A question to test your NFL knowledge: Who has won the most games of any active NFL head coach?
A) Bill Cowher
B) Joe Gibbs
C) Bill Parcells
D) Marty Schottenheimer
E) Mike Shanahan
The answer: Marty Schottenheimer, who has won 196 regular-season games, or 25 more than runner-up Parcells. No doubt many of you are surprised to find Schottenheimer's coaching record so prominent in the NFL's upper ranks. Perhaps the most surprising—and remarkable—fact about his NFL coaching career is this: despite being a head coach longer than all those other renowned, veteran coaches, Schottenheimer has the fewest losing seasons—just two in 21 years at the helm of Cleveland, Kansas City, Washington and, now, San Diego.
Yet it is Schottenheimer who is widely regarded as a coach who doesn't deserve to be mentioned in the same breath as those others. That’s because he is the correct answer to two other questions: Which of the above five never won a Super Bowl? (Gibbs has three, Parcells and Shanahan two each and Cower one.) And which of the coaches has a postseason winning percentage under .500? Gibbs leads the pack at 17-6, followed by Parcells at 11-7, Shanahan at 8-5 and Cowher at 12-9; Schottenheimer's playoff record is a dismal 5-12, including losses in his last five games.
As a result, Schottenheimer is not only viewed as something less than a great coach but also tends to be dismissed, by fans and sportswriters alike, as something of a plodder, a mediocrity. Sometimes the assessments are even less kind. He is the only one of those five coaches who has a style of played name after him, "Martyball," and the label is strictly a pejorative. It describes an unimaginative game plan that is … well, pick your own C word—conservative, cautious, constrained, cut-throat (your own, that is), cowardly.
There is a thin line between genius and ignominy, triumph and defeat. Bill Belichick parlayed the "tuck" rule and a brilliant clutch kicker into a championship that propelled a dynasty. Schottenheimer watched Browns running back Earnest Byner fumble away a Super Bowl berth on the two-yard line and his kicker shank a 40-yarder that would have kept the Chargers' title hopes alive in 2004. But Schottenheimer is not entirely blameless. You sense that he never could have orchestrated the Patriots' last-second win in their first Super Bowl triumph. When John Madden was counseling caution—take a knee for overtime—Belichick went for the victory. Schottenheimer, one senses, would have listened to Madden.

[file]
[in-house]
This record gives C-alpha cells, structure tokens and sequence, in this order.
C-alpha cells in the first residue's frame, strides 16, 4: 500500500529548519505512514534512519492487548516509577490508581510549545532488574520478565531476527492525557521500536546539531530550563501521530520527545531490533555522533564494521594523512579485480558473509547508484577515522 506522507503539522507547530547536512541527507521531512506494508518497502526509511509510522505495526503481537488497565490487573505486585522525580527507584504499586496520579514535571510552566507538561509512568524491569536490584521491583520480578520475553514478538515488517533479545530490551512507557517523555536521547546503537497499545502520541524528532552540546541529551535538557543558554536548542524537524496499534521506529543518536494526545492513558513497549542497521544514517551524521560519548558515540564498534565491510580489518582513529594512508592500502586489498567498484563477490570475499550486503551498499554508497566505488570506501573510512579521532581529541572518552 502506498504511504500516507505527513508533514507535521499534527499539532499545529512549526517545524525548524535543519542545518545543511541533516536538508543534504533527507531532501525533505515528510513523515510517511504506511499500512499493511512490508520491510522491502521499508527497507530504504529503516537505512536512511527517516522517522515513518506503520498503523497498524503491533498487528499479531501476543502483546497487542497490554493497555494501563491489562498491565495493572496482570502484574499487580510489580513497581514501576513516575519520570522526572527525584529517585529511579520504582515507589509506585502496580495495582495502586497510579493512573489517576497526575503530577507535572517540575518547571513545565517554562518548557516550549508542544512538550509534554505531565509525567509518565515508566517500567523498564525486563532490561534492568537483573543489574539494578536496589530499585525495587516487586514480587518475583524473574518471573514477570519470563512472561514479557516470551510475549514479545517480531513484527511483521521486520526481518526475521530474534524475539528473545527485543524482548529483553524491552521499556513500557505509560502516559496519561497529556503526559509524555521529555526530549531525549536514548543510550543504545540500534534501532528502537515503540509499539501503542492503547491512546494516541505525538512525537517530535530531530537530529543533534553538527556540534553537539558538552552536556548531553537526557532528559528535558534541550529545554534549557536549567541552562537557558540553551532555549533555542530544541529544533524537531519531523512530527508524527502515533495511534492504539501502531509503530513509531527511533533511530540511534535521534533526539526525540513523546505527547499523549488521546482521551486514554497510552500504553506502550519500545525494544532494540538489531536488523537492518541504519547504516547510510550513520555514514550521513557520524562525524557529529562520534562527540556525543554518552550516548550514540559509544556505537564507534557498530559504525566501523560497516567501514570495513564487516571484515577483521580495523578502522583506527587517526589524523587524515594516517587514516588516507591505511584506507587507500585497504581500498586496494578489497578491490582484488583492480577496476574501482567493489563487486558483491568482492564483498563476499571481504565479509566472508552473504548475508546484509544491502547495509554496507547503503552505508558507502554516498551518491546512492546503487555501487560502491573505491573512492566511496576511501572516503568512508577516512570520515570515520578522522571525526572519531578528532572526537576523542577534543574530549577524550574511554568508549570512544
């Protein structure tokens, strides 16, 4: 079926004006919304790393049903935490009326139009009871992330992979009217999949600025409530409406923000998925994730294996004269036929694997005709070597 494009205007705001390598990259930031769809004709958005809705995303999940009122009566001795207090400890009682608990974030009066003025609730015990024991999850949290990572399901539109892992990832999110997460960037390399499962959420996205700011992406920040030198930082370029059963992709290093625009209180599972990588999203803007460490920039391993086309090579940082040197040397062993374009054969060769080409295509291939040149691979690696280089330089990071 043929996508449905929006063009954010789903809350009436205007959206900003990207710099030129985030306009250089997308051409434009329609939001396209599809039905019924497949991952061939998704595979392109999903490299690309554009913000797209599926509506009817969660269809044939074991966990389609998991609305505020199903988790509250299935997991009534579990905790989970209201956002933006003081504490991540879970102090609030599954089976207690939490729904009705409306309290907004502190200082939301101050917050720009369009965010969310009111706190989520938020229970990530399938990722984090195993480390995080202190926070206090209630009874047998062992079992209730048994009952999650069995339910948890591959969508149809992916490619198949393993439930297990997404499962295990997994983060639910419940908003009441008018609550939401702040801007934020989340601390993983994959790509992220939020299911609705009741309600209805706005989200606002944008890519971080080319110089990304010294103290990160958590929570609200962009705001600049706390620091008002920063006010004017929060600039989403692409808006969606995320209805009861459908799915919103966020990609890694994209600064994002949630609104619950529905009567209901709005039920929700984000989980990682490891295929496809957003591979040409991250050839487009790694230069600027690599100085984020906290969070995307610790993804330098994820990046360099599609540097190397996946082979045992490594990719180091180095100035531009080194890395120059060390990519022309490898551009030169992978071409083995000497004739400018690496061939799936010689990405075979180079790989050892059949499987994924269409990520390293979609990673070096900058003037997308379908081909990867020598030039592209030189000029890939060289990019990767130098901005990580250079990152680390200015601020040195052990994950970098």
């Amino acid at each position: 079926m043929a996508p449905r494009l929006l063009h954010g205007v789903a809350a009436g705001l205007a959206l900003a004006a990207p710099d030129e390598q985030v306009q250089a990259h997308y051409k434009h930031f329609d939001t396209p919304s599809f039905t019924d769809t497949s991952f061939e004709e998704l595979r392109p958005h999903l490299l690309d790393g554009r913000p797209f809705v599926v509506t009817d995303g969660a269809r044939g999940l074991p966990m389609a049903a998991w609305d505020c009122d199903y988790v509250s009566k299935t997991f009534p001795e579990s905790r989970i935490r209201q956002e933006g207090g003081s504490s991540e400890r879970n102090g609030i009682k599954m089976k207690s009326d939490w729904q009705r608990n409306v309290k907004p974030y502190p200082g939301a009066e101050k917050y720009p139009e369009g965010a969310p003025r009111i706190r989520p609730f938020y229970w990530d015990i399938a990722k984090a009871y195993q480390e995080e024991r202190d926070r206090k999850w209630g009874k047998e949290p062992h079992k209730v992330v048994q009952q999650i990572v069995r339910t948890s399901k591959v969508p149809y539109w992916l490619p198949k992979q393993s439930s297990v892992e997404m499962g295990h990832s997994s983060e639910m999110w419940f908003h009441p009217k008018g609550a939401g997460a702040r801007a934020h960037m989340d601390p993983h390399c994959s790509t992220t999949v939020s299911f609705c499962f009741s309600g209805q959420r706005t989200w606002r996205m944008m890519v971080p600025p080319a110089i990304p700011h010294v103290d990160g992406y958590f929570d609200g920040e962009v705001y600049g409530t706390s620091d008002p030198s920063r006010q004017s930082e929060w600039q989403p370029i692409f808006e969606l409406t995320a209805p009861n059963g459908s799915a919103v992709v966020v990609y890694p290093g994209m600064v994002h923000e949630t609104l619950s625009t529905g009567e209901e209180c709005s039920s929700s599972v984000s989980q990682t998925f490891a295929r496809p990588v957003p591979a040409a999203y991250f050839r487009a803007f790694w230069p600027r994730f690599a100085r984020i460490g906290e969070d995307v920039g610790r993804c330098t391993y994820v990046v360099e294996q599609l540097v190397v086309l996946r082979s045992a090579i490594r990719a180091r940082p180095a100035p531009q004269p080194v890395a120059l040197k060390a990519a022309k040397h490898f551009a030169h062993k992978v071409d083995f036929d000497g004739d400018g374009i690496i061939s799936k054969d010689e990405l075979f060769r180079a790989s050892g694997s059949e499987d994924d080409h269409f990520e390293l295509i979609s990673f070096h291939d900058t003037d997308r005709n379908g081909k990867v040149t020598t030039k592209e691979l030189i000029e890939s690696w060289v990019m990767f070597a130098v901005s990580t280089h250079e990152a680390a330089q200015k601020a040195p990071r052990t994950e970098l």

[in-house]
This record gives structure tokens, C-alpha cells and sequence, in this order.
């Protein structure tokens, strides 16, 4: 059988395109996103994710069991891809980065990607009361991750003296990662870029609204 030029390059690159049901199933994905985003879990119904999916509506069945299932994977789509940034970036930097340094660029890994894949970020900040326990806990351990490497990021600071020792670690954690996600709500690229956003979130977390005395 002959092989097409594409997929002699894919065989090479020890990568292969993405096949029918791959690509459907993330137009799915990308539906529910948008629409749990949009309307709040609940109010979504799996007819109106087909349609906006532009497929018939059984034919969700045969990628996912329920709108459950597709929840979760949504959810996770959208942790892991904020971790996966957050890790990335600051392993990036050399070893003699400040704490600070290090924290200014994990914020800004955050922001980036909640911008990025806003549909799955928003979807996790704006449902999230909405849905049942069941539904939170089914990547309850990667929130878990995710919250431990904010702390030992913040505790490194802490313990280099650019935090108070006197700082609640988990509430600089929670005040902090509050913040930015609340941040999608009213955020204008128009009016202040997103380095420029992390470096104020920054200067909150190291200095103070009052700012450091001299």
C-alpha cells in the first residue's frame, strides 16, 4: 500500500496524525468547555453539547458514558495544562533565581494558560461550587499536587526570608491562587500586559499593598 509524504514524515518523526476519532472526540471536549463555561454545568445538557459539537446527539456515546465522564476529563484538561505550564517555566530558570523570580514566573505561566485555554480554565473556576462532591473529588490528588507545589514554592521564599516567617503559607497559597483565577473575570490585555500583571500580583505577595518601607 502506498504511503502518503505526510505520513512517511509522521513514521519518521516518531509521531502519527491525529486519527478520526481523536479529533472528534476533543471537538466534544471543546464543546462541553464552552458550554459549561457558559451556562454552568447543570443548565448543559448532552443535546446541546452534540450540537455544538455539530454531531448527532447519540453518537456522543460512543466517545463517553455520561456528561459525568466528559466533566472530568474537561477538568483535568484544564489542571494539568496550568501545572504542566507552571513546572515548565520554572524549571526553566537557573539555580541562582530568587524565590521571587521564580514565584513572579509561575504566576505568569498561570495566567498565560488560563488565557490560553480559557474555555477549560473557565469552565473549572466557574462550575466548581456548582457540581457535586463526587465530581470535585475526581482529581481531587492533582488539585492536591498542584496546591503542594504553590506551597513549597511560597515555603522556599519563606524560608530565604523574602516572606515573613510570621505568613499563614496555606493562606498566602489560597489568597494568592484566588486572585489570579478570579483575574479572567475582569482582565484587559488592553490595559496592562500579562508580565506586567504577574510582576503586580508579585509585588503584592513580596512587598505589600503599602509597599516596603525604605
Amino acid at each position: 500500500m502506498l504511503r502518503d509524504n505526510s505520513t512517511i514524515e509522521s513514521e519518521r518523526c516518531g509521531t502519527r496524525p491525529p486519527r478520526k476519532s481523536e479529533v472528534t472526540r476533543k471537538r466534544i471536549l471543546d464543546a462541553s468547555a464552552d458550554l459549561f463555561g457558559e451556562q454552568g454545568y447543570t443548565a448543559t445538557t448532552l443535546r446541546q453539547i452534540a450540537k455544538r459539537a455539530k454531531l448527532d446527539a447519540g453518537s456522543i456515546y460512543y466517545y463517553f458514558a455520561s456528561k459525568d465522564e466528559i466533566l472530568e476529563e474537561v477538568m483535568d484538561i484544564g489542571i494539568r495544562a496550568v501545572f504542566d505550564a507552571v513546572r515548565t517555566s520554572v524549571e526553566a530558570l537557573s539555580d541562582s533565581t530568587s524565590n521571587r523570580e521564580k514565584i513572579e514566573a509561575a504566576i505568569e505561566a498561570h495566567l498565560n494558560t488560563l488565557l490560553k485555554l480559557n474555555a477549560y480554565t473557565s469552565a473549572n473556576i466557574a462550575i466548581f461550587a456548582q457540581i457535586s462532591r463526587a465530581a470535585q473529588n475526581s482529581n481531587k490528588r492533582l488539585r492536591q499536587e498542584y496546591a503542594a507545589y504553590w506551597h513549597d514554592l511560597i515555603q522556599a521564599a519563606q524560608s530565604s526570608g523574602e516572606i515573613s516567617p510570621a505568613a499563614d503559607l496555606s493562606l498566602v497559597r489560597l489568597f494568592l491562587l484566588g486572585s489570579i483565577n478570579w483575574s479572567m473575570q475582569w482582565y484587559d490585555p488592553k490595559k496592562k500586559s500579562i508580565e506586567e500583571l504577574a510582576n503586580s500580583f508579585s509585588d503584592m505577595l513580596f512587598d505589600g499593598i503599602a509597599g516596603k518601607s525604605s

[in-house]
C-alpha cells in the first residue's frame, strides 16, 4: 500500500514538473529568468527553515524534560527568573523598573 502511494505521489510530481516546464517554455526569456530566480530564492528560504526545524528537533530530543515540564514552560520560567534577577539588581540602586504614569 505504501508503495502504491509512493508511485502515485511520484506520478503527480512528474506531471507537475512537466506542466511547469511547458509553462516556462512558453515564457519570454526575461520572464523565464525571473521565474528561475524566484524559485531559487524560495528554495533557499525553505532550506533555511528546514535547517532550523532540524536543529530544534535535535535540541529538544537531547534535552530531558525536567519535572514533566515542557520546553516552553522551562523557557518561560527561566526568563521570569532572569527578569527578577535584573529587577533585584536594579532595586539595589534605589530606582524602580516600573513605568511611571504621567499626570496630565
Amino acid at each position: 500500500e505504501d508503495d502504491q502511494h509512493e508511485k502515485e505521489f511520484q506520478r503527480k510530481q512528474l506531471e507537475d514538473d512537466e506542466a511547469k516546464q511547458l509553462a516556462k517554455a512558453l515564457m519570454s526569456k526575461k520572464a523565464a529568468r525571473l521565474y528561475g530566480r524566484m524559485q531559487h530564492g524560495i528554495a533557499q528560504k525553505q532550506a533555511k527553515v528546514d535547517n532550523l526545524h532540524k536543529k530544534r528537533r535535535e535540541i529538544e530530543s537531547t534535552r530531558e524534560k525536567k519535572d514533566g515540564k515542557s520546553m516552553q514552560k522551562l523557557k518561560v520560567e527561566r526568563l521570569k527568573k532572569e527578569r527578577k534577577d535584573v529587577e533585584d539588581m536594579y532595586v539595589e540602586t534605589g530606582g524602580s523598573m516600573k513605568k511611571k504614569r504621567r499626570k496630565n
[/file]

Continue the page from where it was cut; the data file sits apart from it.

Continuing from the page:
But it is possible that even Marty has tired of Martyball. Earlier this season, Schottenheimer sat on a lead against the Baltimore Ravens, allowing his inexperienced quarterback, Philip Rivers, to throw just four passes in the entire second half. When his team lost the lead, and the game, in the final seconds, critics said it was a classic Martyball fiasco. Since then, though, Marty has loosened the reins, allowing Rivers more autonomy and calling for more pass plays, to the point that today Schottenheimer presides over the highest-scoring, most exciting offense in the league. His Chargers have now won six games in a row and, at 10-2, are tied with the Indianapolis Colts and the Chicago Bears for the best record in football. With the Colts defense suspect and the Bears' sticking with the erratic Rex Grossman at quarterback, San Diego has emerged as the fashionable pick to win Super Bowl XLI in Miami. Is it possible to have a wake-up call in your third decade in the NFL?